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Peter Simmonds

Professor of Virology

My principal research interest and focus has been in the evolution and epidemiology of virus infections, and interactions with their hosts. This has led to a variety of research investigations ranging from evolutionary studies of virus variability and recombination, molecular epidemiology and investigations of viral pathogenesis and interactions of virus with host cell defences. This has entailed use and development of a variety of molecular biology laboratory methods, and a wide range of genetic and bioinformatic analysis techniques that have been widely applied in a variety of virus groups.

 Virus / host interactions. In the viral pathogenesis field, my recent research has been focussed on the characterisation of RNA secondary structure in viruses, and its effect on virus evolution. The association of genome-scale organised RNA structure (GORS) with host persistence, and the finding that their genomes are structured in a fundamentally different way from those causing acute infections has been the subject of ongoing investigations of the nature of virus interactions with host cell defences modulated by double-stranded RNA, the physical structure of the predicted RNA structures and the influence of RNA structure as a sequence constraint on the evolution of persistent viruses. The evolutionary and functional basis for the pervasive suppression of CpG and UpA dinucleotides in RNA viruses is a second, related area of research. The discovery that viruses with high frequencies of CpG/UpA are recognised and their replication suppressed suddenly opens exciting, new areas of enquiry into innate immunity in mammalian cells. Conversely, accelerated replication of viruses with suppressed frequencies confronts us with a seeming evolutionary paradox only resolvable through re-evaluation of relationships between disease processes and transmission dynamics.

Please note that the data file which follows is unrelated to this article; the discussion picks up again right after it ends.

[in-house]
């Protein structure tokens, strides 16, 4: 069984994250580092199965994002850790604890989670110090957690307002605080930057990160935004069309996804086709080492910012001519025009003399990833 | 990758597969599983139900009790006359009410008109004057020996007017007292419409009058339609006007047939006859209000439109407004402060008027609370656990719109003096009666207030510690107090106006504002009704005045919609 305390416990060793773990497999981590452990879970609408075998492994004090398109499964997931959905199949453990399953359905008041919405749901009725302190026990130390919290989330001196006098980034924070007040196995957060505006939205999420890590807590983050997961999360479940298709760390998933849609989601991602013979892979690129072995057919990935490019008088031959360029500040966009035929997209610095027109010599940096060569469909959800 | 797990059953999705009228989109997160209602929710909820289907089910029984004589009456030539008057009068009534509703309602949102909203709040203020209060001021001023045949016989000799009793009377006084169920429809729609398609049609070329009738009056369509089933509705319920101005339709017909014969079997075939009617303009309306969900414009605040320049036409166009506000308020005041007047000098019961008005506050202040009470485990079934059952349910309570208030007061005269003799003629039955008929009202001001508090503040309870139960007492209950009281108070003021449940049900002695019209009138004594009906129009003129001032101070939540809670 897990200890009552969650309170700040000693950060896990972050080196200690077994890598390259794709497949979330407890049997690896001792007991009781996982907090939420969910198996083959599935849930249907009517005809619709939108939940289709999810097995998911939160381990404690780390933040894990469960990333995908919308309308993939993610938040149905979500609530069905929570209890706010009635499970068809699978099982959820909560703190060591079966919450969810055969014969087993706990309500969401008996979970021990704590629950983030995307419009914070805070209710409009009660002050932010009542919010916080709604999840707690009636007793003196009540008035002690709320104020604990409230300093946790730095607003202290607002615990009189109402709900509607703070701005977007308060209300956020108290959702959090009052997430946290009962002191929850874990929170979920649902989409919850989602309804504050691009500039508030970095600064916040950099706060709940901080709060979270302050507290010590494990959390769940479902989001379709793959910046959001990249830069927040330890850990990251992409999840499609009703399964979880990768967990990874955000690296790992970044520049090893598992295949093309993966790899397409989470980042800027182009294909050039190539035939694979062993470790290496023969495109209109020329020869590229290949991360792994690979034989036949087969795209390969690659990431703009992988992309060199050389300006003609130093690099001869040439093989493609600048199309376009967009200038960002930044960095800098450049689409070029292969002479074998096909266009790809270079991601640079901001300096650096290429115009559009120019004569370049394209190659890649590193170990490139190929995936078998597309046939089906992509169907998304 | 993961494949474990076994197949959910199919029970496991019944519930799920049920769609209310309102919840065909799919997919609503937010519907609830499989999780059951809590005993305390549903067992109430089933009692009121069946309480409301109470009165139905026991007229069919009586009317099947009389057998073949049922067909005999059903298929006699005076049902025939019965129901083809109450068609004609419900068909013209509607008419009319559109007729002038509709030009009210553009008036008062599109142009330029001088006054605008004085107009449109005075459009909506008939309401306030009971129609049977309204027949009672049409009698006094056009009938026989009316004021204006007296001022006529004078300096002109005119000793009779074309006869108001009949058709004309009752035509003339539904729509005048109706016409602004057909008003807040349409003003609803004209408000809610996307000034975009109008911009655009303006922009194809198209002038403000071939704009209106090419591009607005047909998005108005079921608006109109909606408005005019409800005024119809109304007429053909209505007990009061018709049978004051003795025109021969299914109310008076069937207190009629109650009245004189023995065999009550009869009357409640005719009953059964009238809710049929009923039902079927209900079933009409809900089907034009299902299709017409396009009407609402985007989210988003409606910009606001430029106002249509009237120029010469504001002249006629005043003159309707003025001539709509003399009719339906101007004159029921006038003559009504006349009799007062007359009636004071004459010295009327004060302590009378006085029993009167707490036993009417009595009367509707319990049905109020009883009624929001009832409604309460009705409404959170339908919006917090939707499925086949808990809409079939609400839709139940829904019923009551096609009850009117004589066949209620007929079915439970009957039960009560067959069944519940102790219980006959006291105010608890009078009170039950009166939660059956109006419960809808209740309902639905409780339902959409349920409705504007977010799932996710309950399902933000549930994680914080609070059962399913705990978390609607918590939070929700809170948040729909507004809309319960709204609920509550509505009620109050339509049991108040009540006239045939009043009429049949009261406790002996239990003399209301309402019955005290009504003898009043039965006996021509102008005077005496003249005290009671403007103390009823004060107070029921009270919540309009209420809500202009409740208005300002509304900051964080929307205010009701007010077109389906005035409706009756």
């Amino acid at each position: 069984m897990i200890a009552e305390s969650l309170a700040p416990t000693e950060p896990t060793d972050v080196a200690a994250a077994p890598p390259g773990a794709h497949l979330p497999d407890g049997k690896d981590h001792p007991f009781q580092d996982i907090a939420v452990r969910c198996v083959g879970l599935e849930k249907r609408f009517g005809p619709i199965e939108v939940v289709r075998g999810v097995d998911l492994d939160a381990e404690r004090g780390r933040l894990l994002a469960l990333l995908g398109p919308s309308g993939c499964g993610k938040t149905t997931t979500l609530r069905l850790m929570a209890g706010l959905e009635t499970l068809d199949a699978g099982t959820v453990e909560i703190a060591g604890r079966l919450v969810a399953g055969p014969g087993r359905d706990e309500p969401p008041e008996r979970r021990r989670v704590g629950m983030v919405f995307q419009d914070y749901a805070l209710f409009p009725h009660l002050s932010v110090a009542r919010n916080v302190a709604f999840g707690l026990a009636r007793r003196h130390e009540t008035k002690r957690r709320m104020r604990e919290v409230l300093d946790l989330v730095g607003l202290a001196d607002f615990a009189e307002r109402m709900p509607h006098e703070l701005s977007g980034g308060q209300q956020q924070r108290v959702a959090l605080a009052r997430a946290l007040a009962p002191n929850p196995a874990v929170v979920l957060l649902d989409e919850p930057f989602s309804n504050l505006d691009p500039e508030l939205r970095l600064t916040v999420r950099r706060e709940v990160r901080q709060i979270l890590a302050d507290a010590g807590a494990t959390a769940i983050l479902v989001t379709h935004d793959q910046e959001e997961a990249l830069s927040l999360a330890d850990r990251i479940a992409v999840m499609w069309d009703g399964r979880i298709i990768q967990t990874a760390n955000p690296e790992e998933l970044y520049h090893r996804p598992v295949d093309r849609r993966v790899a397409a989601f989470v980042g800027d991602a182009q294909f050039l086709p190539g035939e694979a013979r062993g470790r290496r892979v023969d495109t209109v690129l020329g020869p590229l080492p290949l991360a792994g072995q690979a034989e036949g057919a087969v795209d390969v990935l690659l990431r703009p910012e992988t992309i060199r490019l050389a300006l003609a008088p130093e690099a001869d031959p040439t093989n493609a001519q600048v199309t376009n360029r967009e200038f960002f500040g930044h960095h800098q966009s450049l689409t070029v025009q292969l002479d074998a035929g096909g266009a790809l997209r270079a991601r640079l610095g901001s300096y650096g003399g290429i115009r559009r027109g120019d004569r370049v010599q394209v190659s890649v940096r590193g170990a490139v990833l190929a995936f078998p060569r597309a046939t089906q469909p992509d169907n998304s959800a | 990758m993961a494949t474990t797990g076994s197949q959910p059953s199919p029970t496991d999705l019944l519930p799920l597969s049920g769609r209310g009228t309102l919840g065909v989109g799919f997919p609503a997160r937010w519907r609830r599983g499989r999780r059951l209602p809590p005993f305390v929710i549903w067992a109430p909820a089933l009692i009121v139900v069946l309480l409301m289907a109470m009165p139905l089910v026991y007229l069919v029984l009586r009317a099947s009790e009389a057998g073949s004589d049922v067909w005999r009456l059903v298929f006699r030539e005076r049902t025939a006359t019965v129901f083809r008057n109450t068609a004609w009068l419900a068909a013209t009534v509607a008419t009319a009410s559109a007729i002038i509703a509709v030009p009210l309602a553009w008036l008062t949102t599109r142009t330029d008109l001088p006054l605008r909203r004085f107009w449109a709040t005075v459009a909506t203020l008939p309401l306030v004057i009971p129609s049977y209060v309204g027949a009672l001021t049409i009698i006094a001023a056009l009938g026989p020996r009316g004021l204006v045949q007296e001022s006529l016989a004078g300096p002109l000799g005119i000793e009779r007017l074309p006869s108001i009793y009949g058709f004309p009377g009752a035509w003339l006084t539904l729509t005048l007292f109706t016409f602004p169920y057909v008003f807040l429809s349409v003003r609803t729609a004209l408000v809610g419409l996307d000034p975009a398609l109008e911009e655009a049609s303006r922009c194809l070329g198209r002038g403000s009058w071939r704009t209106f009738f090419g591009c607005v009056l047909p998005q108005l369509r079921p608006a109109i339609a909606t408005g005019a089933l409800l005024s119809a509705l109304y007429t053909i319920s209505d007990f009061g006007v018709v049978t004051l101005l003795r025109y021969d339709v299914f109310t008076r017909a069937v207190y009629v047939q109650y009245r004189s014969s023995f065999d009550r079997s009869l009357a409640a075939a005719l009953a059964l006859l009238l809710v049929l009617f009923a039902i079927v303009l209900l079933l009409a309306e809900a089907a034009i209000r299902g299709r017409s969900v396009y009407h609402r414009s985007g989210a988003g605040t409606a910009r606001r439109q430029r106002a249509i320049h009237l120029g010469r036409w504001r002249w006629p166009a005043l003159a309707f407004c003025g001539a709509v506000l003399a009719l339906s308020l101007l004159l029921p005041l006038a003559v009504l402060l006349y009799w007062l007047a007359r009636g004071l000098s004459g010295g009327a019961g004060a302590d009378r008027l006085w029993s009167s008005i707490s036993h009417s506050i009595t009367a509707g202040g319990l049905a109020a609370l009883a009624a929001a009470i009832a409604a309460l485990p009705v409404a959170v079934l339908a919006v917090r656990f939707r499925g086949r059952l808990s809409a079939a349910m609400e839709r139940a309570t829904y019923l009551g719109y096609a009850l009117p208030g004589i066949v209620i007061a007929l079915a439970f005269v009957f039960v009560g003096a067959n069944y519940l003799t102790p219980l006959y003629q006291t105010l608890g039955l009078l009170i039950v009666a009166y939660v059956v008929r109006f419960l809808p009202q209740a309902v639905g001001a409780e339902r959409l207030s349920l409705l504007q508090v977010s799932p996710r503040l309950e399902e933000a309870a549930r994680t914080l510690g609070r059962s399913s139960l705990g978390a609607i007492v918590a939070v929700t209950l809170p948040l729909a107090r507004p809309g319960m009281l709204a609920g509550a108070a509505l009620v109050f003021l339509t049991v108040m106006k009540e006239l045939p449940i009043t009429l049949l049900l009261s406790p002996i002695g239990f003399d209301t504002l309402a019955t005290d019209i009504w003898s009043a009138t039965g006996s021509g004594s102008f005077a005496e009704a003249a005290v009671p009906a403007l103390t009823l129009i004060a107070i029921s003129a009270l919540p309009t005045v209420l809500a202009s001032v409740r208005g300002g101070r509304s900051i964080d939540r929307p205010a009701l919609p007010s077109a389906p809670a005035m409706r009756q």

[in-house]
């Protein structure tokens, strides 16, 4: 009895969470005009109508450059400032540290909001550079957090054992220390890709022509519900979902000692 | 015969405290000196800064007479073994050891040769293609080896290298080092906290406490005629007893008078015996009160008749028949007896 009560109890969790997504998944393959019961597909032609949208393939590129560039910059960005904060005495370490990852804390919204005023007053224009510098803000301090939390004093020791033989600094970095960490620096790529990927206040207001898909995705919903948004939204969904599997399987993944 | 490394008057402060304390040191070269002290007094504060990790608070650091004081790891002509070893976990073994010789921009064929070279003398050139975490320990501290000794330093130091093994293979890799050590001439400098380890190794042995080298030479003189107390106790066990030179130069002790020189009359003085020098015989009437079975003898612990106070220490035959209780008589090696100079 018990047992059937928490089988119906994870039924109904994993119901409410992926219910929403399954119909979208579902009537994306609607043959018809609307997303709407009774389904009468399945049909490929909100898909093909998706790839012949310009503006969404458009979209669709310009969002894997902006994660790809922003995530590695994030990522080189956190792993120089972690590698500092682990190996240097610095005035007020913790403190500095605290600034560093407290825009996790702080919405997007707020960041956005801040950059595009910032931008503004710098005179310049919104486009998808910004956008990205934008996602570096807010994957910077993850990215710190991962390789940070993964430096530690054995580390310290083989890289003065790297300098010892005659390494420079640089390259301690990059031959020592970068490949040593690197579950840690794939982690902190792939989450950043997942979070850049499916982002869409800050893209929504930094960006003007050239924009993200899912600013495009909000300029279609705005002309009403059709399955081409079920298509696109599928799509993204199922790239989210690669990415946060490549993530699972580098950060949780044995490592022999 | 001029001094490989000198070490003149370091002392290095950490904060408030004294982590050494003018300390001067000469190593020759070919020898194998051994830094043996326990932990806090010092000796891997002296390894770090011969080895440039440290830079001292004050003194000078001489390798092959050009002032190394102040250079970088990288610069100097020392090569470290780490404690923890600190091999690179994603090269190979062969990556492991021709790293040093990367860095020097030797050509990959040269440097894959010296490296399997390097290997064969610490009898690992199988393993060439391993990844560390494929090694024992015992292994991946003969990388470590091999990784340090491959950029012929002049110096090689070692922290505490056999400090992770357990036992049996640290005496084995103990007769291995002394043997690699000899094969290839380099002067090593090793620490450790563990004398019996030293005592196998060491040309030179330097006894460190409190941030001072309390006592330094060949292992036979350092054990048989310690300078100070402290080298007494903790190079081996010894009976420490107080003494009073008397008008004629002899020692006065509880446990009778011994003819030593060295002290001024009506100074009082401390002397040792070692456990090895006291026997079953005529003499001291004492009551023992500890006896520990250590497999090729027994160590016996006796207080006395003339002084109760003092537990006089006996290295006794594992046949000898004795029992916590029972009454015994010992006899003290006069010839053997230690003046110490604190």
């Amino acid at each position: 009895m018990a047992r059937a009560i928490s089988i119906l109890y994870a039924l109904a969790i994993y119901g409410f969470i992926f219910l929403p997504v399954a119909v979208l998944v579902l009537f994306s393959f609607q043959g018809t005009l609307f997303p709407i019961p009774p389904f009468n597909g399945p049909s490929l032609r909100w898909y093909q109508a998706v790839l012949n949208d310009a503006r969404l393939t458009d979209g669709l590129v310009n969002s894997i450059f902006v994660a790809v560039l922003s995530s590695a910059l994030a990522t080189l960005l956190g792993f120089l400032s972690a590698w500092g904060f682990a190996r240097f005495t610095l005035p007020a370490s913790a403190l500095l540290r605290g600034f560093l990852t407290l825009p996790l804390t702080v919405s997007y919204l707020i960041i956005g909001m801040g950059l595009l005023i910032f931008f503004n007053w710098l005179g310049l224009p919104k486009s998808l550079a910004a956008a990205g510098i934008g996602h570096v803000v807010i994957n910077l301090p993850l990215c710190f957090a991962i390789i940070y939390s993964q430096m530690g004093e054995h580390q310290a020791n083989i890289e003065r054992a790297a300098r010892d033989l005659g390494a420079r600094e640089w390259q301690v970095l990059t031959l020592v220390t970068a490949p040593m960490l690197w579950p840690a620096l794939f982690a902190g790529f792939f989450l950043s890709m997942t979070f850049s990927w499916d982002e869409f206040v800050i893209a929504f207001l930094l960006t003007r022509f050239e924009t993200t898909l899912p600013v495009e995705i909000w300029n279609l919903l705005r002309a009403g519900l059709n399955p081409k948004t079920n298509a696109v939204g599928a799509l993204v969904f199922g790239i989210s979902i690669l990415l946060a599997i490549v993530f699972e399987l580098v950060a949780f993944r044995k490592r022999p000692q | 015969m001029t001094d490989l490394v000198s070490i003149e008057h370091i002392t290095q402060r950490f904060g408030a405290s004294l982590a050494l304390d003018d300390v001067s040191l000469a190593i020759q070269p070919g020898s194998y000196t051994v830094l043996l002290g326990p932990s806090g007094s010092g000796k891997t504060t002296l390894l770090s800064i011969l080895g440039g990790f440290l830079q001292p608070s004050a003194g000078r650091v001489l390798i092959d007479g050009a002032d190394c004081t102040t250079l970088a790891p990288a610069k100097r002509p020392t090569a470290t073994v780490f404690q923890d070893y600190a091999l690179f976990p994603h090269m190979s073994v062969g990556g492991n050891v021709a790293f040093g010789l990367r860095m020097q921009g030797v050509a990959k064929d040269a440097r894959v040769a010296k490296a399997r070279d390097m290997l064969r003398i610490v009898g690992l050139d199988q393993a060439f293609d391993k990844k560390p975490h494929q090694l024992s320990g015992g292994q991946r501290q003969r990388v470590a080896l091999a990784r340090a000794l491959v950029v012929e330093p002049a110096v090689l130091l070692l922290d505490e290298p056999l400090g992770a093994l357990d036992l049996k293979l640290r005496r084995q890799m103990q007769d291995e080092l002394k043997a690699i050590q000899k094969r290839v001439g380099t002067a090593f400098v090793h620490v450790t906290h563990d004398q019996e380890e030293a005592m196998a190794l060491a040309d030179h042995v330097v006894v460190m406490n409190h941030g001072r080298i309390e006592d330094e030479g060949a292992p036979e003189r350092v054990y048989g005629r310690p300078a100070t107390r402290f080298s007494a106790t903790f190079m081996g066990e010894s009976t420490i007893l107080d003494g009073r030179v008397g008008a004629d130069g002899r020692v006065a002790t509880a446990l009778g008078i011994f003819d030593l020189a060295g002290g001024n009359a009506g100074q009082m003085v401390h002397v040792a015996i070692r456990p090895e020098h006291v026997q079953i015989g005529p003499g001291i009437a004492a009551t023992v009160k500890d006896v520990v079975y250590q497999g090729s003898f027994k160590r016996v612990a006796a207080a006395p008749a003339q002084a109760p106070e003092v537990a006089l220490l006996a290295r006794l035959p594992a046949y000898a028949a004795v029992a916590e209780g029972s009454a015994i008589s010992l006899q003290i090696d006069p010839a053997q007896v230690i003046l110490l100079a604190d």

Molecular Evolution and Epidemiology. A second area of research focuses on the molecular epidemiology, evolution and emergence of a wide range of human pathogenic viruses. Through the development of methods to identify and use recombinant forms of human enteroviruses as population markers, it has been possible through collaboration with a network of globally distributed collaborating laboratories to investigate the transmission dynamics and network size of individual human enterovirus serotypes, such as echovirus 30 and enterovirus 71.

Clinical Virology Research. I am closely involved in an active ongoing programme of research in clinical virology ranging from basic science molecular epidemiology, evolutionary and pathogenicity studies through to investigations of the impact and newly discovered and emerging viruses in human health. I am a member of a consortium developing and evaluating the efficacy and potential future clinical application of high-throughput sequencing methods (Illumina / Nanopore) in viral diagnostic and epidemiological surveillance. , and the development of diagnostics for patient screening and monitoring.

Virus Classification. In a more applied area, I initiated proposals for classification of HCV into genotypes and subtypes and developed a nomenclature system now adopted worldwide. This initiative brought clarity and a framework for subsequent clinical investigations of genotype-associated differences in pathogenesis and treatment response. Similar genetic-based approaches for classification of human rhinoviruses and hepatitis E virus have been implemented. As a member of the ICTV Executive committee, I am involved in broader advancement of the use of genetic relationships as the primary means for virus classification and a major re-structuring of how virus classification information is provided to the wider virological community.

Collectively, these investigations fit into a broader theme of research work in the nature of evolutionary process in RNA viruses, how it differs from that of their mammalian hosts, how this and recombination shapes their molecular epidemiology and clinical manifestations.